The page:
Previously, in this post, the filing procedures were discussed in detail to ensure any pro se filers for early termination of federal supervision stay on the correct side of policy and procedure.
In this post, we’ll delve into the actual meat of the motion document. From answering questions like, “Why is a Motion important?” to discussing statutory factors in general, this post will be a road map for any and all comers who want off of their federal supervision early.
Why Is Motion Format Important?
Many federal probationers want to get off supervision (supervised release or probation) early. Inside prison walls, inmates are full of information about getting free before a probation sentence’s natural expiration. Most of this information is mis-informed. Do you have to do half of your time first? Sometimes, but not always. Can you file for yourself? Yes, if you know what you’re doing.
That is why you’re reading this tutorial, right?
Writing a letter to the judge can work. Sometimes. However, a simple letter to your sentencing judge leaves the door open to being ignored. A judge can ignore a letter. A just cannot legally ignore an official motion. Even if that motion is filed by the defendant, pro se.
So, for starters, doing it right means filing a real motion. Formatting, case number inclusion, and statutory citations included.
Getting Started – Heading and Title
Start with the basics. The top of the document needs to contain the court of record. If you were sentenced in the district court for the Central District of Ohio, then address it as such. Next is the party list: United States of America v. You. Then your case number. Find any filing from your attorney back during pretrial for an example of what this looks like and your case number.
Mouse-over for a pro tip!
Now comes your document title, normally: Motion for Early Termination of Defendant’s Supervised Release Term, or something similar.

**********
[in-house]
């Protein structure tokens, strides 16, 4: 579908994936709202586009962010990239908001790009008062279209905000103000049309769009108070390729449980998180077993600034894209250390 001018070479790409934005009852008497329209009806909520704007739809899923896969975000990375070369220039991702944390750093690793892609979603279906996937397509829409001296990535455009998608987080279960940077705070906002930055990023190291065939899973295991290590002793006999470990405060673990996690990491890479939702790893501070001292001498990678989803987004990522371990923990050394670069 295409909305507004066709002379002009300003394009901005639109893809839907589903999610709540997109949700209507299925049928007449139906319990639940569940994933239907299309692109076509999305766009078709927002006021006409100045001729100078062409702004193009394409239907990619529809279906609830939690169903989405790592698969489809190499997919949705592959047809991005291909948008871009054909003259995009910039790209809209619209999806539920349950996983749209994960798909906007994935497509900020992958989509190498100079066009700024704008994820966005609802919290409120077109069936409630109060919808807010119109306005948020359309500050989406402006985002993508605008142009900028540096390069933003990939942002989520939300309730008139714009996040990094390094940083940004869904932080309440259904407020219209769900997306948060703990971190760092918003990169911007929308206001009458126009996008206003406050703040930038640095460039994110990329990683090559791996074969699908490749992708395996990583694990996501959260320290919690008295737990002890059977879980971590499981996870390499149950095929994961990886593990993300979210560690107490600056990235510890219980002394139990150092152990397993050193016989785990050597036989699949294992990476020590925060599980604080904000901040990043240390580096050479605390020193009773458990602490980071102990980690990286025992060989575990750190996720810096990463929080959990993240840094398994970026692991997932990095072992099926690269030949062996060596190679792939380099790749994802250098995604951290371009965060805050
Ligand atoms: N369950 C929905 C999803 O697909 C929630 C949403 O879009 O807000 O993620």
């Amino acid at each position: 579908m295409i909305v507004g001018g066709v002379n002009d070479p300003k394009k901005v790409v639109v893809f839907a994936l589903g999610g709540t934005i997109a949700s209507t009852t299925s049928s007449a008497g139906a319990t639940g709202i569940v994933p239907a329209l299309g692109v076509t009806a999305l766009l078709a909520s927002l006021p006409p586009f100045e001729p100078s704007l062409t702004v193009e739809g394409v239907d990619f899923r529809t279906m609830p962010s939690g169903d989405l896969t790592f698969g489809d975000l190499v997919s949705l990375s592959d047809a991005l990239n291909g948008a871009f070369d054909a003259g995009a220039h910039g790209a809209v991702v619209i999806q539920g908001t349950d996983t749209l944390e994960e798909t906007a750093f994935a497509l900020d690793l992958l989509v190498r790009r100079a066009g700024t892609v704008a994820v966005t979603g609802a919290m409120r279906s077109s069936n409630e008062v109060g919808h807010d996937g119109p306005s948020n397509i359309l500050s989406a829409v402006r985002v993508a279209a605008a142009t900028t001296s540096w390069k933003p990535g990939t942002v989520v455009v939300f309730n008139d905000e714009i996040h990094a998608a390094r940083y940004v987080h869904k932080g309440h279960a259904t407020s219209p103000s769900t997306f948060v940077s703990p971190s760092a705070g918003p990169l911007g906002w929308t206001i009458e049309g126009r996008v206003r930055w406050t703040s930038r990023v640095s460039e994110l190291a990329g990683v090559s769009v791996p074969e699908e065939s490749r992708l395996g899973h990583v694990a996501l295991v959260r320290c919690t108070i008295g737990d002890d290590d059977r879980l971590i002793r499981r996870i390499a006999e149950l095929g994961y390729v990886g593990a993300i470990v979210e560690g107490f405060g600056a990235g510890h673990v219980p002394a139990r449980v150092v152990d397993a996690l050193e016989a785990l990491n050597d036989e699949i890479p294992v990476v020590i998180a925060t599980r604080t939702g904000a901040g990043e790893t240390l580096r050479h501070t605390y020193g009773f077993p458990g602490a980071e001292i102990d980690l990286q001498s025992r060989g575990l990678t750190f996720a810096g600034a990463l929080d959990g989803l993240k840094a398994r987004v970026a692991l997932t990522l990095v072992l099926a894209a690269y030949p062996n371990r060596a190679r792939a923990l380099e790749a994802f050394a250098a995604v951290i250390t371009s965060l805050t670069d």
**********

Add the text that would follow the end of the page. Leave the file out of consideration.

The First Paragraph(s)
After the administrative formalities are handled, your first paragraphs are still pretty standard. Start by telling the judge who you are, what you want, the law that allows him to give you what you want, and what you don’t want. Paraphrased, this goes like this:
“COMES NOW [your name in all caps], in pro se before this Court to respectfully petition for early release from federal supervised release as allowed by Title 18 of the United States Code §3583(e)(1). No hearing is sought in this matter per federal rules of criminal procedure 32.1(c)(2)(B).”
Those law and procedure citations are real, not filler. Copy that paragraph ver batim if you wish, it’ll work just fine as long as you insert your real name and don’t call yourself [your name in all caps].
Your next paragraph is a brief history of your case. Give a summary of the case so far, including sentencing district, sentencing date, sentence details, and supervision length. End it with the date your probation/supervision began.
The Arguments (the MEAT of the Motion)
After all the admin stuff is handled, start your arguments. Use policy factors including Sentencing Guidelines policy, and how those policies have changes for your crime (or crime category) since you were initially sentenced. If they’re reduced (and most of them are), argue that your sentence would have been shorter if you were sentenced today.
Find some studies that show how low risk you are to commit new crimes. Use statutory law from Title 18 §3553(a), the sentencing factors used to justify your original sentence, to argue that they no longer apply. Google some cases from your Circuit Court that specifically addresses circuit precedent on requests for early termination of supervision. Be creative.
Finally, show some progress. Court’s like nothing more that to feel like you’re fixed, and that it was the Court that fixed you. Did you complete drug treatment? Mention that. Have you had 3 jobs for the last 2 years and never missed a day? Mention that. Do you have a family that supports your new law-abiding life? Hammer on that.
Make the case, and do it well.
What We Do
Here at PCR Consultants, we know how to do it all. We do the heavy lifting so you don’t have to become an expert in all the things you just read about. If you choose to file a request to federal court yourself, you now have the tools to do it. That is, assuming, that you crafted a legally sound, well argued, correctly formatted motion that won’t get dismissed for a technical fault (like applying before the one-year point)
Our service is simple. We put together all the paperwork like any other document preparation service, except we don’t do Wills or Divorces. We do Federal Probation and Supervised Release. Get in contact today to find out how we can help.